Don't wait until it's too late - Life insurance for entertainers
As the entertainment fraternity continues to come to grips with the loss of one of its own - Niko Chromatic - his death has rehashed arguments surrounding the need for entertainers to not only take better care of themselves, but to be financially prepared for any eventuality, including death.
Niko Chrtomatic died on May 8 from a kidney disease he had been battling for the past three years. His story was particularly heart-wrenching as the entertainer had just recently secured enough funds to undergo life-saving surgery overseas. His tragic end has brought to the fore the need for entertainers to not only secure health insurance, but life insurance policies as well.
Speaking with Television Jamaica recently, the Insurance Association of Jamaica revealed that approximately 70 per cent of Jamaicans are without life insurance. The reports revealed that only 29 per cent of the workforce has life insurance, a fact the VP of the IAJ, Vernon James, deemed 'unfortunate'. "The time to buy that (life insurance) is when you're healthy. We do believe that there is significant scope to improve the penetration, and it is a necessary activity that has to happen in the country for people to be secured from the health services," he said. "People don't view life insurance as a priority they have other things that they consider more pressing."
Death seem farfetched
Frankie Campbell, chairman of the Jamaica Association of Vintage Artistes and Affiliates (JAVAA), agrees. He told The Sunday Gleaner that persons, in general, particularly young people, do not see the need to get a life insurance policy. Speaking specifically to entertainers, Campbell explained that their vibrancy, popularity, and fame make death seem far-fetched for them. "The problem in Jamaica is that although you have so many young people dying, we just don't see ourselves, especially if we are young, worrying about writing a will or thinking about health or life insurance. They should think about it (death), but they don't because it won't happen to them. It happens to other people, but not them. Entertainers want to keep young all the time, and there is nothing wrong with that, but what are you doing to make sure that your house is in order?" he asked.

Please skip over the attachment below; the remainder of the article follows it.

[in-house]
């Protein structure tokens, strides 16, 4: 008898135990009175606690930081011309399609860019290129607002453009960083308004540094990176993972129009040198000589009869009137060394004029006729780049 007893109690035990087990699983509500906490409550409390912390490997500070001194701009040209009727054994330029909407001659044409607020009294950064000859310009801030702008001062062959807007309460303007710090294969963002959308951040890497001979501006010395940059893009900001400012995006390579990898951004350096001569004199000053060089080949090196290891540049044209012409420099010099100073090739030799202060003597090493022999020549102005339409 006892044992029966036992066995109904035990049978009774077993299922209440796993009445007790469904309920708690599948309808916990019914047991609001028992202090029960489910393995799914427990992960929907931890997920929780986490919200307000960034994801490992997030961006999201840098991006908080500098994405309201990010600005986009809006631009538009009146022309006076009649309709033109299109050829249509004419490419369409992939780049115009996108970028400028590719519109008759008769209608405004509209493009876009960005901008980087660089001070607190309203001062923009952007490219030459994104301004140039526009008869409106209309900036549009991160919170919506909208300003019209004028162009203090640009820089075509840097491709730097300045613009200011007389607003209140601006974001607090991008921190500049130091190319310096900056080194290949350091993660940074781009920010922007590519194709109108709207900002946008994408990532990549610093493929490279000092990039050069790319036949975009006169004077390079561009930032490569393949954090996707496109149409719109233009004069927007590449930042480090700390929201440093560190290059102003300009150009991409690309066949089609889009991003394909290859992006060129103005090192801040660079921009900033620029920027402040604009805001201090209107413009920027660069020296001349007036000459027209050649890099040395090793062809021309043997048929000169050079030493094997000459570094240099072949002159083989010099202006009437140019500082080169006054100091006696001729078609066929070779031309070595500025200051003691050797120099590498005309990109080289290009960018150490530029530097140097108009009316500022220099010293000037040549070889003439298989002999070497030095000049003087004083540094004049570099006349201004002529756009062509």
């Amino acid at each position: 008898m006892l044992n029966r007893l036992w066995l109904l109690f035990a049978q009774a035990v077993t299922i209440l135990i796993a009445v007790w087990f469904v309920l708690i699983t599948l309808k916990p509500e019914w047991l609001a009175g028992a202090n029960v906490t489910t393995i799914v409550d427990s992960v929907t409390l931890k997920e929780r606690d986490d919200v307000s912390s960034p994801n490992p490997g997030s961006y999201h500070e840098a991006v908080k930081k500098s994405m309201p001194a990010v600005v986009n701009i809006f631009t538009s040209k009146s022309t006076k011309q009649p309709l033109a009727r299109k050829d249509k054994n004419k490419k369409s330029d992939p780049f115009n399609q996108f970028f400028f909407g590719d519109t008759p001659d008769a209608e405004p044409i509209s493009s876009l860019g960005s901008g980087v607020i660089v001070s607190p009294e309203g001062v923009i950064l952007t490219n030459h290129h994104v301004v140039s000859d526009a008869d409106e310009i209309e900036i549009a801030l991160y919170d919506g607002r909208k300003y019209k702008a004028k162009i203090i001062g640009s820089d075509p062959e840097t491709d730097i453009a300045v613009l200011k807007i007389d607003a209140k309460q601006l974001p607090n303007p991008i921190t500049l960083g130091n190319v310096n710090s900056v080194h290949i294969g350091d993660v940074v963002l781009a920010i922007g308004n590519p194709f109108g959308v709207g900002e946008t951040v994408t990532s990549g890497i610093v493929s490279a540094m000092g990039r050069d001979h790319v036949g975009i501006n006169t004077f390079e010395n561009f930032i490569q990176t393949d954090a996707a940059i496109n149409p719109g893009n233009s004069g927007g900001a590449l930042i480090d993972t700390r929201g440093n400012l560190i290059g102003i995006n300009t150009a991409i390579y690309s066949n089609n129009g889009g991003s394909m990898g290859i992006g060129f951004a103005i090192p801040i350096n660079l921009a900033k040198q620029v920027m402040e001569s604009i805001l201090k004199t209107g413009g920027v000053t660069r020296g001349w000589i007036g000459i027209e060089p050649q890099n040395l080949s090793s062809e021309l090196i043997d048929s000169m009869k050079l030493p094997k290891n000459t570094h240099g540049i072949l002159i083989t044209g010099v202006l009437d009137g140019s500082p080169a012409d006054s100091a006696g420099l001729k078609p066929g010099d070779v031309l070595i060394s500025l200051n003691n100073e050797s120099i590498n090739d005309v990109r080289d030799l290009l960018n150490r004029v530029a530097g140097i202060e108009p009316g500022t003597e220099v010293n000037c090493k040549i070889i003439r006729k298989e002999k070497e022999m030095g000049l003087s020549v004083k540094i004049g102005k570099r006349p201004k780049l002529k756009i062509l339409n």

Campbell added: "What I have found over the years is that entertainers nuh have no time a worry bout that (life insurance or death). So the problem lies in convincing a young, successful entertainer that they must start thinking about their future in that way."
He said that if more entertainers realised the importance of health and life insurance, they would see that it's a necessity and that it is better secured while they are young. "If you start preparing from an early age, the insurance plans are a lot cheaper. If you start dealing with your insurance at 21 or 22, the plan is so cheap you can get say a $10 million dollar coverage for little or nothing," he explained. "By the time you reach 50, is nearly three times that, and it gets more expensive as you age."
Campbell stresses that health and life insurance secures an individual to the extent that if the individual becomes ill or dies suddenly, there will be fewer persons coming out to seek help from the public in assisting with medical expenses or funeral arrangements. Pointing to all the veteran entertainers who have died or fallen on hard times and who have had to seek the help of the public with funeral plans, Campbell urged younger artistes to take their demise as a lesson, and not wait until it is too late to take action in securing their future and that of their families.